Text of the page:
Submitted by Donna Gilson, DATCP

MADISON, WI – If you’re decorating with boxwood wreaths or boughs this holiday season, watch where you place them and be sure to dispose of them properly when January rolls around.

“If you decorate with boxwood, keep it away from boxwood or Pachysandra plantings in your yard,” says Brian Kuhn, director of the Plant Industry Bureau in the Wisconsin Department of Agriculture, Trade and Consumer Protection. “At the end of the season, don’t compost the decorations. Place them in sealed plastic bags and put them in your garbage.”

The reason to take these precautions is boxwood blight, a fungal disease found in Wisconsin for the first time this past July. Although it’s been detected in only one nursery in southeastern Wisconsin, boxwood decorations may come from other states that have the disease. State plant health officials are on the lookout and would like holiday decorators to do the same.

Boxwood is popular in landscaping as an evergreen shrub. Unlike most other evergreens, it has tiny leaves rather than needles. Plants infected with boxwood blight, caused by the fungus Calonectria pseudonaviculata, develop brown leaf spots and black lesions on their stems. Eventually the leaves turn yellow or brown and drop off. The fungus may also spread to two species of Pachysandra, commonly known as Japanese spurge and Allegheny spurge. Like boxwood, they are popular in landscaping, used as evergreen groundcovers.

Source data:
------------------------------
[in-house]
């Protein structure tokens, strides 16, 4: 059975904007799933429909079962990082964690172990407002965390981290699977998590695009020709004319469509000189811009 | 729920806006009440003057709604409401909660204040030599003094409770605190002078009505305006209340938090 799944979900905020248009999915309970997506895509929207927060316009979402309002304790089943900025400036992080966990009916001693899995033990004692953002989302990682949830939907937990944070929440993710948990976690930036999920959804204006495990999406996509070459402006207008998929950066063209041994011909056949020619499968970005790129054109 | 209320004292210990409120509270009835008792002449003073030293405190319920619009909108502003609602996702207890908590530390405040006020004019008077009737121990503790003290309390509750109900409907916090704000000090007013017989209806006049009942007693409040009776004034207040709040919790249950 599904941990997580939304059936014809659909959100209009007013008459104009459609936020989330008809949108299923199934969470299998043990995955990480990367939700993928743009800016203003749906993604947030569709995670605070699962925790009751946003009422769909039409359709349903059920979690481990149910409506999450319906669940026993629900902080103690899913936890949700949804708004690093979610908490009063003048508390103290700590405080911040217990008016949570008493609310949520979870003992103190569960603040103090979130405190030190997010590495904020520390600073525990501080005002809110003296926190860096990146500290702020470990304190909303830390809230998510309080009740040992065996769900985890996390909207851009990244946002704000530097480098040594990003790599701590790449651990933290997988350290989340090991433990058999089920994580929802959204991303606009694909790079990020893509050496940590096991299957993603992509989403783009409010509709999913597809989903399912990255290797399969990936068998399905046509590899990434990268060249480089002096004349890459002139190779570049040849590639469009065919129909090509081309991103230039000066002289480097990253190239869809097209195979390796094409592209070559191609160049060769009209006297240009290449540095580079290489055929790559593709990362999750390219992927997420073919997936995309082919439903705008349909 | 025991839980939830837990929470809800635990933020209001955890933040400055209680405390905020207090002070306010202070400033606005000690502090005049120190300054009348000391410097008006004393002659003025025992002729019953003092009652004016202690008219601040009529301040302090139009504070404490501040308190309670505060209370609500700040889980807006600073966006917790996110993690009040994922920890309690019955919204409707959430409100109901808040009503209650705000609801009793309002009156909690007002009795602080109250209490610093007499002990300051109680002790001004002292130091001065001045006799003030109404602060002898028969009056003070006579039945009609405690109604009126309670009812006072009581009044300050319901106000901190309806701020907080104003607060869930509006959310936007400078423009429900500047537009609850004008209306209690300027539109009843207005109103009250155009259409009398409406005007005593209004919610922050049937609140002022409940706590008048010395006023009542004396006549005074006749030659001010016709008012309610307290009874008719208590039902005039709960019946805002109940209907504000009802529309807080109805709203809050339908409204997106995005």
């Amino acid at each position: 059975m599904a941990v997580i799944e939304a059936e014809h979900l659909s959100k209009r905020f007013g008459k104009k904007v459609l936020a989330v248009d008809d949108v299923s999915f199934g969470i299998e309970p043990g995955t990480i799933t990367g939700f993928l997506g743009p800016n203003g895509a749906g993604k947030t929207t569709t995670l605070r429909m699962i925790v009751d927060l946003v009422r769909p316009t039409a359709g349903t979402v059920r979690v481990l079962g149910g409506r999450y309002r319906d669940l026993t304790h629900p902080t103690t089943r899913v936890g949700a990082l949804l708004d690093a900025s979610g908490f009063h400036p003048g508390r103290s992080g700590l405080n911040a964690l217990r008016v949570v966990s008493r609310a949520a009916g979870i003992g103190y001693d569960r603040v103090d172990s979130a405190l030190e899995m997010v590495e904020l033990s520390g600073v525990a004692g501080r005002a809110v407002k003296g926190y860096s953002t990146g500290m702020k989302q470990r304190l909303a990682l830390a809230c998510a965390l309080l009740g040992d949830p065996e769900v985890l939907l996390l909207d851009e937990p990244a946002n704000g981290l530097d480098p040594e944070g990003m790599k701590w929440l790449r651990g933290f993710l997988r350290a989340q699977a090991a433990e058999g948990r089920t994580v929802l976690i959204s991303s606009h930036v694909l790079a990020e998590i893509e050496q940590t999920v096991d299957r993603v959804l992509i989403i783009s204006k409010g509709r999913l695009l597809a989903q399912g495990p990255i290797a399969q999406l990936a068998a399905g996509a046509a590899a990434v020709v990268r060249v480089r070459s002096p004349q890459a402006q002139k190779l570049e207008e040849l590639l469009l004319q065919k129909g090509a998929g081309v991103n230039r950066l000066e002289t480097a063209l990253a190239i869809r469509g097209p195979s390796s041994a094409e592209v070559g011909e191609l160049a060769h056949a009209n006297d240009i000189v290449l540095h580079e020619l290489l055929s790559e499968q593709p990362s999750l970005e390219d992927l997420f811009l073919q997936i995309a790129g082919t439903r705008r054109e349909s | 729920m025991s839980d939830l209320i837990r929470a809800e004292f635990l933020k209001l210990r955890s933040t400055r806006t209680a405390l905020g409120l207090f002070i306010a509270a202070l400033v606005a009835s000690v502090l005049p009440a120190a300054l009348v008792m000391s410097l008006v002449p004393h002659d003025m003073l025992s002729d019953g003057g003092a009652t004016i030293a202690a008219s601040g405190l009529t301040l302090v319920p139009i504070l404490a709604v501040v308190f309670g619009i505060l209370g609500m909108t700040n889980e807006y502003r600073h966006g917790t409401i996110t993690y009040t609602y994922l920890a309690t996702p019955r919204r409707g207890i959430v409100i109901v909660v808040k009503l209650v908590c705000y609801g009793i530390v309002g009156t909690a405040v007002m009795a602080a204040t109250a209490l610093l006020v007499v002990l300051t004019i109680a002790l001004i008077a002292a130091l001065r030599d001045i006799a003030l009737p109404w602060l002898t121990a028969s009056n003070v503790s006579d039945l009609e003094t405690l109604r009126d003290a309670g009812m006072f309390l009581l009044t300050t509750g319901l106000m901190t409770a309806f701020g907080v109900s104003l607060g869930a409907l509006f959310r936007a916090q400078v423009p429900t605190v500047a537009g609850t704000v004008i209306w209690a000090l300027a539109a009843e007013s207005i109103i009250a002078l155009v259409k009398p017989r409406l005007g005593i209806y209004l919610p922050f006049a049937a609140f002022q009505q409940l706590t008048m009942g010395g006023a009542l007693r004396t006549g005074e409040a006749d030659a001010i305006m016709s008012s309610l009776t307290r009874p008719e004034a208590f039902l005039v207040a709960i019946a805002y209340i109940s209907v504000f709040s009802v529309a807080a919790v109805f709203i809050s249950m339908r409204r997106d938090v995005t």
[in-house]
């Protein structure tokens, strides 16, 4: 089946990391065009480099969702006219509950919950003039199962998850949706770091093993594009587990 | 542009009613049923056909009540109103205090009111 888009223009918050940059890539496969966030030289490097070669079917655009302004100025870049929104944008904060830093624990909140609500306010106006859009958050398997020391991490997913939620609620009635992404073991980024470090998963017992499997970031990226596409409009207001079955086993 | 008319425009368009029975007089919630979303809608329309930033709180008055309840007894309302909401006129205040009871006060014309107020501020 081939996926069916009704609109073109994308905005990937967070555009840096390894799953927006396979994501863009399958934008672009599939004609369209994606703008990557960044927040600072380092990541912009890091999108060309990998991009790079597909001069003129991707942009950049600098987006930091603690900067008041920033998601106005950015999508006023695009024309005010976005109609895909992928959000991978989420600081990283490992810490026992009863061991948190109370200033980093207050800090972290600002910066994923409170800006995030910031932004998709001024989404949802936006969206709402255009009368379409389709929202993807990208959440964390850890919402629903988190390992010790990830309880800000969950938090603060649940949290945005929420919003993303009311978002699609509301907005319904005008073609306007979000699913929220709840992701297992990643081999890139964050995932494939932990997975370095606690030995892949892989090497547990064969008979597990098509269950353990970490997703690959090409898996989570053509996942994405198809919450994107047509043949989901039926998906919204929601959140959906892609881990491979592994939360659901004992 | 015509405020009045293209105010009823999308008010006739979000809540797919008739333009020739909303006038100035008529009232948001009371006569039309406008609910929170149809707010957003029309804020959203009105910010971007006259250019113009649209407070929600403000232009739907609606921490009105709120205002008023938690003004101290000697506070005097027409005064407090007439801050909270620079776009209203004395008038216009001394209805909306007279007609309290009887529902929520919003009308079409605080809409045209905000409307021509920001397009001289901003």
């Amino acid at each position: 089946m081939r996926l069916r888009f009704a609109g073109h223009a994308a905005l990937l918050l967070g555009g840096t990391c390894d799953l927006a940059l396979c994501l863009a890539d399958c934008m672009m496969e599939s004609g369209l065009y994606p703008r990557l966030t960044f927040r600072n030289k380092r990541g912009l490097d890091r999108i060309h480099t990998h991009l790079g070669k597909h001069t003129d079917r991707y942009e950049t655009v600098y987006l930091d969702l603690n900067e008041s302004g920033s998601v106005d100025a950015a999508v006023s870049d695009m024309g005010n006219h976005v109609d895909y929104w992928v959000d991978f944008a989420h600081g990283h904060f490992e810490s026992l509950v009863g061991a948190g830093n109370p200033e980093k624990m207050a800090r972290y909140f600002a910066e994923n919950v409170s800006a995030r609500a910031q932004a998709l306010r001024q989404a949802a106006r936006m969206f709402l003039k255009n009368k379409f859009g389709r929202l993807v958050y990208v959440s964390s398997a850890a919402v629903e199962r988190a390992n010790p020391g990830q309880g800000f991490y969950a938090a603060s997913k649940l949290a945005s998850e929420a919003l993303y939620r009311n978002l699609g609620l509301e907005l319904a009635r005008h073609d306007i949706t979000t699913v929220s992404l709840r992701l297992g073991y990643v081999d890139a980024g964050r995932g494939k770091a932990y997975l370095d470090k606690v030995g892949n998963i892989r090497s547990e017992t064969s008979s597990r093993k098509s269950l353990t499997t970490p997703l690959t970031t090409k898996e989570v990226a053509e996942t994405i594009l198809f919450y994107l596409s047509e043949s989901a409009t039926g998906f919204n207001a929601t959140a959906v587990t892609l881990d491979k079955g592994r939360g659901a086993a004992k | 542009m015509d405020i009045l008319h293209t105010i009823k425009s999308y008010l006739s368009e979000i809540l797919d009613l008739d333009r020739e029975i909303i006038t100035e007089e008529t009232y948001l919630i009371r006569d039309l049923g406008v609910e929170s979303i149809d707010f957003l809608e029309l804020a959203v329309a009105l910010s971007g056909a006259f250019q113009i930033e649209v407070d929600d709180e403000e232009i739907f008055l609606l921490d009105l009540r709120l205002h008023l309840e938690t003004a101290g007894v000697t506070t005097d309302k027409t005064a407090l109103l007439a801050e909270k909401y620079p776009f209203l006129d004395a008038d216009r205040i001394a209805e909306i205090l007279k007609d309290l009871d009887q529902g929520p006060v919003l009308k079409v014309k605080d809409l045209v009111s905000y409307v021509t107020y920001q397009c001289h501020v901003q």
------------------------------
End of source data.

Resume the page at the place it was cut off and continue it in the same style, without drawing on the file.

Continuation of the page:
DATCP nursery inspectors will be watching for boxwood blight and other pests and diseases in Christmas trees and other decorations when they conduct tree lot inspections beginning November 26. The inspectors visit Christmas tree fields in autumn to assure that trees destined for other states are free of pests and diseases. When tree lots open in Wisconsin, they also visit those businesses. In recent years, they have found imported trees, wreaths, and holiday decorations infested with elongate hemlock scale, an invasive pest that is not established in Wisconsin. In those cases, the items cannot be sold and plant health officials in the home state are notified.